There is strong evidence that self-help reading can help people with common mental health conditions, such as anxiety and depression, sometimes on its own or with other forms of treatment.
In a report commissioned by GALAXY® chocolate on behalf of the Reading Agency’s Quick Reads initiative, which produces short books by well-known authors for busy people and less confident readers, it is revealed that regular reading has the unique ability to empower us to embark on positive journeys in life, connect us with others and make us feel happier in our own skin.
The Reading Agency have lists of books recommended for their mood boosting effect, and last year’s list, chosen by readers groups can be found in full here, http://reading-well.org.uk/books/mood-boosting-books/chosen-by-reading-groups-2016
Here are some of their recommendations and ours from our catalogue:-
The readers of Broken Wheel recommend by Katarina Bivald
Sara has never left Sweden but at the age of 28 she decides it’s time. She cashes in her savings, packs a suitcase full of books and sets off for Broken Wheel, Iowa, a town where she knows nobody. Sara quickly realises that Broken Wheel is in desperate need of some adventure, a dose of self-help and perhaps a little romance, too. In short, this is a town in need of a bookshop. With a little help from the locals, Sara sets up Broken Wheel’s first bookstore. The shop might be a little quirky but then again, so is Sara.
Going to sea in a sieve: the autobiography by Danny Baker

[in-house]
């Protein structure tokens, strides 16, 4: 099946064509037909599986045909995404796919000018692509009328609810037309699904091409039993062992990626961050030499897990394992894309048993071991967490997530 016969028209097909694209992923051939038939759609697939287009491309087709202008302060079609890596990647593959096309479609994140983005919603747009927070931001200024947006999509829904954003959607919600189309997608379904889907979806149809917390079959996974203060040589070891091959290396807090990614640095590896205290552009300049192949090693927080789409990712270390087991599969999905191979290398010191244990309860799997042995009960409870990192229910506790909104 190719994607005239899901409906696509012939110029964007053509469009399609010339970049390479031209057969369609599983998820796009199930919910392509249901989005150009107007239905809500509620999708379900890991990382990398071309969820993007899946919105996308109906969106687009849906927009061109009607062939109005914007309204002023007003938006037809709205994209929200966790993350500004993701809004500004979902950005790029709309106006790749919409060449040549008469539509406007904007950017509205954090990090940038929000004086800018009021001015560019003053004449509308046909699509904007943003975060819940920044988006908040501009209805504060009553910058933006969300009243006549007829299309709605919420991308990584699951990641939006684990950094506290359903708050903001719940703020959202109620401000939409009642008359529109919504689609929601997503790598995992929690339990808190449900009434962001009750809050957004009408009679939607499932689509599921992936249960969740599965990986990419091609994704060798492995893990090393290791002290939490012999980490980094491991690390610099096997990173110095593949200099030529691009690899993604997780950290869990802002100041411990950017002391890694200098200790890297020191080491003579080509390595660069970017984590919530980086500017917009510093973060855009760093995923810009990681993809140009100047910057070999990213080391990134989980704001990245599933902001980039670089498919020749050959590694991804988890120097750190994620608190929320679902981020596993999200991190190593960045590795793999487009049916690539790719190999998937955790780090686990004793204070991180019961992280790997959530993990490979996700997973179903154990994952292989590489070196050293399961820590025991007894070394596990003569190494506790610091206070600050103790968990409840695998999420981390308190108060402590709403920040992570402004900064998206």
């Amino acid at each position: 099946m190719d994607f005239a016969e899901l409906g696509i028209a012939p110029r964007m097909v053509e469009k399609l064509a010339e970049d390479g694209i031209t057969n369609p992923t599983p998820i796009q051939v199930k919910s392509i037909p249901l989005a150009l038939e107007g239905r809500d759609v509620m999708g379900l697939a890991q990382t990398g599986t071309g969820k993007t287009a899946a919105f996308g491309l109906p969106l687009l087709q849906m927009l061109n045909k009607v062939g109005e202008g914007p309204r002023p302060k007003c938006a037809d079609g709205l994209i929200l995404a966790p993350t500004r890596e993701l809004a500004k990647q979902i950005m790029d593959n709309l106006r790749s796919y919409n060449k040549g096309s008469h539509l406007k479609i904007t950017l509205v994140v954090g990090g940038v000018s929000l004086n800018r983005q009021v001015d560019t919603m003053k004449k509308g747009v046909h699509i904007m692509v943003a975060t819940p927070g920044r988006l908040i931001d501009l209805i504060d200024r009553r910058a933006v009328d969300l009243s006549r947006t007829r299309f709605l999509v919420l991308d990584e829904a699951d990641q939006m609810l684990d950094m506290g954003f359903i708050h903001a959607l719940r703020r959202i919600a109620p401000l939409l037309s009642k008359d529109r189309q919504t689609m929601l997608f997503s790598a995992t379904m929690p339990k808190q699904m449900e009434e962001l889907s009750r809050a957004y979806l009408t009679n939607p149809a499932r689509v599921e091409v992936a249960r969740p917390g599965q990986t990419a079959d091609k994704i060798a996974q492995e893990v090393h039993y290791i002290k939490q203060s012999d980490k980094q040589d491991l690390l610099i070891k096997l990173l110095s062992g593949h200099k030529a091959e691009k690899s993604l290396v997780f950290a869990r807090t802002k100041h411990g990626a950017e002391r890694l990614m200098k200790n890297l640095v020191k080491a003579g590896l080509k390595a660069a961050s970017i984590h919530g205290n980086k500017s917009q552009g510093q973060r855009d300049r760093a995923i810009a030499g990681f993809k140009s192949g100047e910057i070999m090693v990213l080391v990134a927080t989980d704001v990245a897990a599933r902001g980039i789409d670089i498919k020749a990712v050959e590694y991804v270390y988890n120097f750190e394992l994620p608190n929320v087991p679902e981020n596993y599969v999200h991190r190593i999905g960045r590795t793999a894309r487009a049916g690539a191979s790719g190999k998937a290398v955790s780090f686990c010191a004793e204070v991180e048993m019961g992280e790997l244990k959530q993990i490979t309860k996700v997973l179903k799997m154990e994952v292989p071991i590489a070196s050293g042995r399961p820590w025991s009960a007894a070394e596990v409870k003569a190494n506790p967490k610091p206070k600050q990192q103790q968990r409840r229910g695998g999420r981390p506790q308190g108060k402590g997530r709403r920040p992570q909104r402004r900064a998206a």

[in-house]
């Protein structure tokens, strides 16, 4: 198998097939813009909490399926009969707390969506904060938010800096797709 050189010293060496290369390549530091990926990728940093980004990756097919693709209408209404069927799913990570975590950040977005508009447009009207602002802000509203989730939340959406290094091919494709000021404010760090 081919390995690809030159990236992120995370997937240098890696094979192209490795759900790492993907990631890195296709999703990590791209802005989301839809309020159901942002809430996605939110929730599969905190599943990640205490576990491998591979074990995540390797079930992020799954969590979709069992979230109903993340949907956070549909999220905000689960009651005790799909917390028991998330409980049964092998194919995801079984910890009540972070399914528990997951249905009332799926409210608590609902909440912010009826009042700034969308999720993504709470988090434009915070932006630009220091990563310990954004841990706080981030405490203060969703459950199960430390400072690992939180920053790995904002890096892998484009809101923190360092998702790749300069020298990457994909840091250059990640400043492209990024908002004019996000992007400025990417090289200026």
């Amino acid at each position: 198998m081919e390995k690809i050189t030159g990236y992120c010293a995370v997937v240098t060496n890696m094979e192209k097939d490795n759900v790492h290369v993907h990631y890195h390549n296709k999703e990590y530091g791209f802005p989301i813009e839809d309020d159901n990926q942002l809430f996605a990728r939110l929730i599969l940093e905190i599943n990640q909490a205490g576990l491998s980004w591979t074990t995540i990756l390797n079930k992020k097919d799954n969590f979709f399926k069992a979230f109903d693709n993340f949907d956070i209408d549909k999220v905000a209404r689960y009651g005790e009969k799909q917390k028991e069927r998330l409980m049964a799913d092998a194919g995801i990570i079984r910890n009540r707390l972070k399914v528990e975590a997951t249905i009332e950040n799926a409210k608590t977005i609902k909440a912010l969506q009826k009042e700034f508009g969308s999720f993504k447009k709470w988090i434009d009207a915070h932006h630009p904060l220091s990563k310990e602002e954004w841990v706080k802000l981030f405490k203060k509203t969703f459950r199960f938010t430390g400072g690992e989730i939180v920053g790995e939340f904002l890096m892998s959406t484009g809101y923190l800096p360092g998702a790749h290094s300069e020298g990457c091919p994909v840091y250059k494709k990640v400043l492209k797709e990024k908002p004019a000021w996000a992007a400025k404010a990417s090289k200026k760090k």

Danny Baker was born in Deptford, South East London in June 1957, and from an early age was involved in magazine journalism, with the founding of fanzine ‘Sniffin’ Glue’, alongside friend Mark Perry. This is a biography of his life and career in television and radio.
Frank Derrick is 81 … and he’s just been run over by a milk float. It was tough enough to fill the hours of the day when he was active, but now he’s broken his arm and fractured his foot, it looks set to be a very long few weeks ahead. He watches DVDs, spends his money frivolously at the local charity shop and desperately tries to avoid the cold callers knocking on his door. Emailing his daughter in America on the library computer and visiting his friend Smelly John used to be the highlights of his week. Now he can’t even do that. Then a breath of fresh air comes into his life in the form of Kelly Christmas, home help. With her little blue car and appalling parking, her cheerful resilience and ability to laugh at his jokes, Kelly changes Frank’s life.
Wonder by R. J. Palacio
‘Wonder’ is the funny, sweet and incredibly moving story of Auggie Pullman. Born with a terrible facial abnormality, this shy, bright ten-year-old has been home-schooled by his parents for his whole life, in an attempt to protect him from the stares and cruelty of the outside world.
The humans by Matt Haig
Professor Andrew Martin of Cambridge University solves the world’s greatest mathematical riddle. Then he disappears. When he is found walking naked along the motorway, Professor Martin seems different. Besides the lack of clothes, he now finds normal life pointless. His loving wife and teenage son seem repulsive to him. In fact, he hates everyone on the planet. Everyone, that is, except Newton. And he’s a dog. Can a bit of Debussy and Emily Dickinson keep him from murder?
The Rosie project by Graeme Simsion
Meet Don Tillman. Don is getting married. He just doesn’t know who to yet. But he has designed a very detailed questionnaire to help him find the perfect woman. One thing he already knows, though, is that it’s not Rosie. Absolutely, completely, definitely not.